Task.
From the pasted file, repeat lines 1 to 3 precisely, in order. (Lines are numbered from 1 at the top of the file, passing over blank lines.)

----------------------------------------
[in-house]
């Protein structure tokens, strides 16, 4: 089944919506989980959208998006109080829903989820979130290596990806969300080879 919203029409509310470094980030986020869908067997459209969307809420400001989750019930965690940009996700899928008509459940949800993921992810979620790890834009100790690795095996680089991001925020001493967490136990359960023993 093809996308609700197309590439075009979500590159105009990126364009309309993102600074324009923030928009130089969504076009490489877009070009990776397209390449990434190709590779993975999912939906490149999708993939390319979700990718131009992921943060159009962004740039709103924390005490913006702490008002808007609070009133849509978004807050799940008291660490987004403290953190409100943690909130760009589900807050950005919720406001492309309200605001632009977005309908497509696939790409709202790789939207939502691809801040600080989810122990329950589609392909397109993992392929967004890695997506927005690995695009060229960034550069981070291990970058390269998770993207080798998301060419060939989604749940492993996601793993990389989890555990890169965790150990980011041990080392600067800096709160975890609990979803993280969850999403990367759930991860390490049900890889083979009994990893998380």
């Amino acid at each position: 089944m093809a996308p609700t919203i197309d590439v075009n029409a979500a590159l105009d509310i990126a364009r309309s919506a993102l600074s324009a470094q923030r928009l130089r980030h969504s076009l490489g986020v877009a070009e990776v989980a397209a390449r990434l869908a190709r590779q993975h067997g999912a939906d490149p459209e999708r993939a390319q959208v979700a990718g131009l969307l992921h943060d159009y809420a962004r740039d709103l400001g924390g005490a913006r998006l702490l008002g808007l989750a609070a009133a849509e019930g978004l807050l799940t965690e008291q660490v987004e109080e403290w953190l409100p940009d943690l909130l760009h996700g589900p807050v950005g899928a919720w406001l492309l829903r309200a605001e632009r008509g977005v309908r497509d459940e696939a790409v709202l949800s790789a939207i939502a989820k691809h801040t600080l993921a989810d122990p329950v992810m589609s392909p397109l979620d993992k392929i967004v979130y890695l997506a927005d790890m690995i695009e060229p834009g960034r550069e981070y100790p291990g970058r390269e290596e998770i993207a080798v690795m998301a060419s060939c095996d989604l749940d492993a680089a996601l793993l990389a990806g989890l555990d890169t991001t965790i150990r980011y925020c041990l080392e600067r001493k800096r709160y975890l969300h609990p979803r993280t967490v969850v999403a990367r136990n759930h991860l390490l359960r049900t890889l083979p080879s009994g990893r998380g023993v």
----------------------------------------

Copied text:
[in-house]
């Protein structure tokens, strides 16, 4: 089944919506989980959208998006109080829903989820979130290596990806969300080879 919203029409509310470094980030986020869908067997459209969307809420400001989750019930965690940009996700899928008509459940949800993921992810979620790890834009100790690795095996680089991001925020001493967490136990359960023993 093809996308609700197309590439075009979500590159105009990126364009309309993102600074324009923030928009130089969504076009490489877009070009990776397209390449990434190709590779993975999912939906490149999708993939390319979700990718131009992921943060159009962004740039709103924390005490913006702490008002808007609070009133849509978004807050799940008291660490987004403290953190409100943690909130760009589900807050950005919720406001492309309200605001632009977005309908497509696939790409709202790789939207939502691809801040600080989810122990329950589609392909397109993992392929967004890695997506927005690995695009060229960034550069981070291990970058390269998770993207080798998301060419060939989604749940492993996601793993990389989890555990890169965790150990980011041990080392600067800096709160975890609990979803993280969850999403990367759930991860390490049900890889083979009994990893998380």
């Amino acid at each position: 089944m093809a996308p609700t919203i197309d590439v075009n029409a979500a590159l105009d509310i990126a364009r309309s919506a993102l600074s324009a470094q923030r928009l130089r980030h969504s076009l490489g986020v877009a070009e990776v989980a397209a390449r990434l869908a190709r590779q993975h067997g999912a939906d490149p459209e999708r993939a390319q959208v979700a990718g131009l969307l992921h943060d159009y809420a962004r740039d709103l400001g924390g005490a913006r998006l702490l008002g808007l989750a609070a009133a849509e019930g978004l807050l799940t965690e008291q660490v987004e109080e403290w953190l409100p940009d943690l909130l760009h996700g589900p807050v950005g899928a919720w406001l492309l829903r309200a605001e632009r008509g977005v309908r497509d459940e696939a790409v709202l949800s790789a939207i939502a989820k691809h801040t600080l993921a989810d122990p329950v992810m589609s392909p397109l979620d993992k392929i967004v979130y890695l997506a927005d790890m690995i695009e060229p834009g960034r550069e981070y100790p291990g970058r390269e290596e998770i993207a080798v690795m998301a060419s060939c095996d989604l749940d492993a680089a996601l793993l990389a990806g989890l555990d890169t991001t965790i150990r980011y925020c041990l080392e600067r001493k800096r709160y975890l969300h609990p979803r993280t967490v969850v999403a990367r136990n759930h991860l390490l359960r049900t890889l083979p080879s009994g990893r998380g023993v």